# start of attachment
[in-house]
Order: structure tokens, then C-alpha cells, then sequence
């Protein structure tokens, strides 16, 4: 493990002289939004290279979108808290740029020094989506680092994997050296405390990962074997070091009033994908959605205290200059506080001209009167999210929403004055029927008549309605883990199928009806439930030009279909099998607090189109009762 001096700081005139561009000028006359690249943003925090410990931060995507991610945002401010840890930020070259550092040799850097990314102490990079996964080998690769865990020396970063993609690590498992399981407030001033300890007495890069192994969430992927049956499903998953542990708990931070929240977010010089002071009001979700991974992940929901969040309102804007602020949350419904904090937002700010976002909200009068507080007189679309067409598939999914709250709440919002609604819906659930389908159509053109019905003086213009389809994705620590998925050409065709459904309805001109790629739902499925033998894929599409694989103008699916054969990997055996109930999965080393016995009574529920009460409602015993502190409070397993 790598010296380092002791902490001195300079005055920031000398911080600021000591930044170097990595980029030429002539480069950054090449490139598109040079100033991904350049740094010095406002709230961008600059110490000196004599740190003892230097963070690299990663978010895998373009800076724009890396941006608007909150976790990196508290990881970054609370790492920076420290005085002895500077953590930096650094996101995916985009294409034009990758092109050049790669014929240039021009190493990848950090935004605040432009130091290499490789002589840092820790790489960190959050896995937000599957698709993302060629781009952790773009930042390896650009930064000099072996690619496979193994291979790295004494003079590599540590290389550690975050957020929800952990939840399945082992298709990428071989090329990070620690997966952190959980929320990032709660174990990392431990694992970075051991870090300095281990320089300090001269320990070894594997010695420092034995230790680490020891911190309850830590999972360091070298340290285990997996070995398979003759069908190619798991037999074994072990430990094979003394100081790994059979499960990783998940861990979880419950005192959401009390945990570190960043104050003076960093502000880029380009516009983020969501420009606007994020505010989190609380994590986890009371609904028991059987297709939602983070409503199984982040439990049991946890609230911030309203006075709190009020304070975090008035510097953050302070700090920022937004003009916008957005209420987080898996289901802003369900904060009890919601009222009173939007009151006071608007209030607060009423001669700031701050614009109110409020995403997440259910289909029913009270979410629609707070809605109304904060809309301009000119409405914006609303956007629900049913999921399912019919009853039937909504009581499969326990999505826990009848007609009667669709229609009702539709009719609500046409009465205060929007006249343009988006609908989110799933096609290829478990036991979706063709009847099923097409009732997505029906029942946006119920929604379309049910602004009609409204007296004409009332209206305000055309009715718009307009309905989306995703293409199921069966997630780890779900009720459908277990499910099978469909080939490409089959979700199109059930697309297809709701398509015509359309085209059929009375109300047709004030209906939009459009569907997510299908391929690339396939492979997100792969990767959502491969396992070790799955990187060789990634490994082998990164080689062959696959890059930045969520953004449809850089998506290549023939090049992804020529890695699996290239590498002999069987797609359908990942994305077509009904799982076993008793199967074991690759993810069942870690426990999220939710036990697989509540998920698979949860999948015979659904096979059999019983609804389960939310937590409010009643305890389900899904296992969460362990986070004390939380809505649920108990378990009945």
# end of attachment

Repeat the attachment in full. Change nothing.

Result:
[in-house]
Order: structure tokens, then C-alpha cells, then sequence
């Protein structure tokens, strides 16, 4: 493990002289939004290279979108808290740029020094989506680092994997050296405390990962074997070091009033994908959605205290200059506080001209009167999210929403004055029927008549309605883990199928009806439930030009279909099998607090189109009762 001096700081005139561009000028006359690249943003925090410990931060995507991610945002401010840890930020070259550092040799850097990314102490990079996964080998690769865990020396970063993609690590498992399981407030001033300890007495890069192994969430992927049956499903998953542990708990931070929240977010010089002071009001979700991974992940929901969040309102804007602020949350419904904090937002700010976002909200009068507080007189679309067409598939999914709250709440919002609604819906659930389908159509053109019905003086213009389809994705620590998925050409065709459904309805001109790629739902499925033998894929599409694989103008699916054969990997055996109930999965080393016995009574529920009460409602015993502190409070397993 790598010296380092002791902490001195300079005055920031000398911080600021000591930044170097990595980029030429002539480069950054090449490139598109040079100033991904350049740094010095406002709230961008600059110490000196004599740190003892230097963070690299990663978010895998373009800076724009890396941006608007909150976790990196508290990881970054609370790492920076420290005085002895500077953590930096650094996101995916985009294409034009990758092109050049790669014929240039021009190493990848950090935004605040432009130091290499490789002589840092820790790489960190959050896995937000599957698709993302060629781009952790773009930042390896650009930064000099072996690619496979193994291979790295004494003079590599540590290389550690975050957020929800952990939840399945082992298709990428071989090329990070620690997966952190959980929320990032709660174990990392431990694992970075051991870090300095281990320089300090001269320990070894594997010695420092034995230790680490020891911190309850830590999972360091070298340290285990997996070995398979003759069908190619798991037999074994072990430990094979003394100081790994059979499960990783998940861990979880419950005192959401009390945990570190960043104050003076960093502000880029380009516009983020969501420009606007994020505010989190609380994590986890009371609904028991059987297709939602983070409503199984982040439990049991946890609230911030309203006075709190009020304070975090008035510097953050302070700090920022937004003009916008957005209420987080898996289901802003369900904060009890919601009222009173939007009151006071608007209030607060009423001669700031701050614009109110409020995403997440259910289909029913009270979410629609707070809605109304904060809309301009000119409405914006609303956007629900049913999921399912019919009853039937909504009581499969326990999505826990009848007609009667669709229609009702539709009719609500046409009465205060929007006249343009988006609908989110799933096609290829478990036991979706063709009847099923097409009732997505029906029942946006119920929604379309049910602004009609409204007296004409009332209206305000055309009715718009307009309905989306995703293409199921069966997630780890779900009720459908277990499910099978469909080939490409089959979700199109059930697309297809709701398509015509359309085209059929009375109300047709004030209906939009459009569907997510299908391929690339396939492979997100792969990767959502491969396992070790799955990187060789990634490994082998990164080689062959696959890059930045969520953004449809850089998506290549023939090049992804020529890695699996290239590498002999069987797609359908990942994305077509009904799982076993008793199967074991690759993810069942870690426990999220939710036990697989509540998920698979949860999948015979659904096979059999019983609804389960939310937590409010009643305890389900899904296992969460362990986070004390939380809505649920108990378990009945």